The song’s chorus, which includes the lyrics “I would swallow my pride, I would choke on the rinds, but the lack thereof would leave me empty inside,” is particularly memorable and has become an iconic part of the song.

“Inside Out” received significant radio airplay and MTV exposure, propelling Eve 6 to mainstream success in the late 1990s. It reached the top of the Modern Rock Tracks chart in the United States and achieved commercial success in several other countries.

The song’s popularity has endured over the years, making it a staple of 1990s rock music and a nostalgic favorite for many listeners. It remains one of Eve 6’s signature songs and a classic of the alternative rock genre.

🔎 Sheet music sneak peek:

4. “Sweater Weather” by The Neighbourhood (2012)

“Sweater Weather” is a song by the American alternative band the Neighbourhood. It was written by band members Jesse Rutherford, Zach Abels, and Jeremy Freedman and produced by Justyn Pilbrow. The song serves as the lead single from their debut studio album, “I Love You” (2013).

Released in 2013, “Sweater Weather” achieved significant success and recognition. It reached the number one position on the Billboard Alternative Songs chart in June 2013 and spent eleven non-consecutive weeks at the top. The song gained further popularity when it was covered by Pentatonix for their 2018 album “Christmas Is Here!” and later covered by Kurt Hugo Schneider, Alyson Stoner, and Max S in 2014.

In 2020, the song experienced a resurgence in popularity, thanks to its use on the social media platform TikTok. This resurgence led to a significant increase in streaming, with over 5 million on-demand streams on Spotify in November 2020. As of January 2022, “Sweater Weather” still ranks in the top 100 of the most streamed songs on Spotify.

The song’s creation began casually when Zach Abels was playing the guitar, and Jesse Rutherford liked the melody and asked to record it. Rutherford mentioned that “Sweater Weather” might have been the best song they had ever written at the time.

🔎 Sheet music sneak peek:

5. “Kryptonite” by 3 Doors Down (2000)

“Kryptonite” is the debut single by American rock band 3 Doors Down. Originally released as a demo for local play in Biloxi, Mississippi, it gained popularity when it was picked up by various radio stations in late 1999 and officially serviced to radio on January 18, 2000. The song achieved significant success, topping various Billboard charts, including the US Mainstream Rock Tracks chart, the Modern Rock Tracks chart, and the Mainstream Top 40 chart.

The song was written by the band’s vocalist and drummer, Brad Arnold, when he was fifteen years old. It poses a unique question, asking if someone will be there not only when the singer is down but also when they are doing well, emphasizing the importance of genuine support and not being jealous of success.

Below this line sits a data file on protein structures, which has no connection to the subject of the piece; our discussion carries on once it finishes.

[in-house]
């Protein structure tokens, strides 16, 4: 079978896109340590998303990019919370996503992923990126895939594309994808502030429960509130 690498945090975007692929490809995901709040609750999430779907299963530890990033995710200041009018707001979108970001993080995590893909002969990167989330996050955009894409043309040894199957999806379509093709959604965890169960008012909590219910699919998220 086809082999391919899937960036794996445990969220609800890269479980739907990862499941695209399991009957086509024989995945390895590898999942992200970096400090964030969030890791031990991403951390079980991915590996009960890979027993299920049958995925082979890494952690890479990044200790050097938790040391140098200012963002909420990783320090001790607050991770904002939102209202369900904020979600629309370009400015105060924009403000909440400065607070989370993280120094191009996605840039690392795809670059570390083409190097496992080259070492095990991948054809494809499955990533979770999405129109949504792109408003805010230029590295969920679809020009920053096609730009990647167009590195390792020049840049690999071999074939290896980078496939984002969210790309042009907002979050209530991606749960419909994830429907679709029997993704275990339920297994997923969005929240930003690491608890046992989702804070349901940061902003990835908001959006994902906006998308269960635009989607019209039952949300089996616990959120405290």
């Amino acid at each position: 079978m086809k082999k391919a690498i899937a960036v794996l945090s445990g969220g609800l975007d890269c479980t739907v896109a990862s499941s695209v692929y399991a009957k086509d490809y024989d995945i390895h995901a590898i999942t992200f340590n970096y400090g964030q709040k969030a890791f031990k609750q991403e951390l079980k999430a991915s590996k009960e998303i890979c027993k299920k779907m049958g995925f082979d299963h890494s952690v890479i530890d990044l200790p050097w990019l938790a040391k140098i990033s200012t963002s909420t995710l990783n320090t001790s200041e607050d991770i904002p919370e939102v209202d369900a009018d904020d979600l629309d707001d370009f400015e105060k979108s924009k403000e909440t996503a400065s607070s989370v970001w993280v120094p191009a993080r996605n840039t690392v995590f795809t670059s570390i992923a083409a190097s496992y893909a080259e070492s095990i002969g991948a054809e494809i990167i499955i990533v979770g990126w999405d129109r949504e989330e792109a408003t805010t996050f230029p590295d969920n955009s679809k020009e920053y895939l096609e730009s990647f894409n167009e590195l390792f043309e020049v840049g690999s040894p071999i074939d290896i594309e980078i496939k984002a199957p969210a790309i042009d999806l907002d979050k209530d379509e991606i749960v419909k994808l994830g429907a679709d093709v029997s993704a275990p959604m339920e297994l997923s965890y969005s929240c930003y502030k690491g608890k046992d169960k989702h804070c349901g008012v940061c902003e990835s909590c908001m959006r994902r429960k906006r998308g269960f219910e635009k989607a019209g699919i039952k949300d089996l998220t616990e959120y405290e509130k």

The band’s demo tape of “Kryptonite” was initially given to local Mississippi radio station WCPR-FM, where it became the most requested song for over 15 weeks. This local success led to the band gaining wider attention and eventually signing a record deal.

The music video for “Kryptonite,” directed by Dean Karr, features an old man who used to be a 1950s action hero on TV. The video intercuts between the band playing in a club and the old man donning his superhero suit to chase a man harassing a woman. The video humorously portrays the old hero’s attempts to protect others and himself, including a showdown with goths and a ride on a mechanical bull with other elderly people dressed as comic villains. In the end, the old man successfully completes his mission, signifying that heroism has no age limit.

🔎 Sheet music sneak peek:

6. “Wake Me Up When September Ends” by Green Day (2005)

“Wake Me Up When September Ends” is a song by American rock band Green Day, released in 2005 as the fourth single from their album “American Idiot.” Written by frontman Billie Joe Armstrong, the song reflects his personal experience with the loss of his father when he was 10 years old.

The song achieved commercial success, peaking at number six on the US Billboard Hot 100 and receiving platinum certification from the RIAA. It was also a top-10 hit in the UK, Canada, and other countries. Following Hurricane Katrina in 2005, the song became symbolic and was dedicated to the victims of the disaster, as well as those affected by the September 11 attacks in 2001.

The music video, directed by Samuel Bayer, portrays a couple’s love story disrupted by the Iraq War. It emphasizes themes of loss and the impact of war on relationships. Despite criticism, the video’s message aimed to challenge conventional music video norms.

🔎 Sheet music sneak peek:

🤔 Looking for more Pop Rock sheet music? We’ve got you covered!

👋 Do you have a favorite Pop Rock tune from this volume? I’d love to hear about it!

Jennifer Eklund
Written by Jennifer Eklund
Jennifer Eklund holds a bachelor’s and a master’s degree in music from California State University, Long Beach. She is an avid arranger, composer, and author of the Piano Pronto® method books series as well as a wide variety of supplemental songbooks. She is also a Signature Artist with Musicnotes.com with a large catalog of popular music titles for musicians of all levels.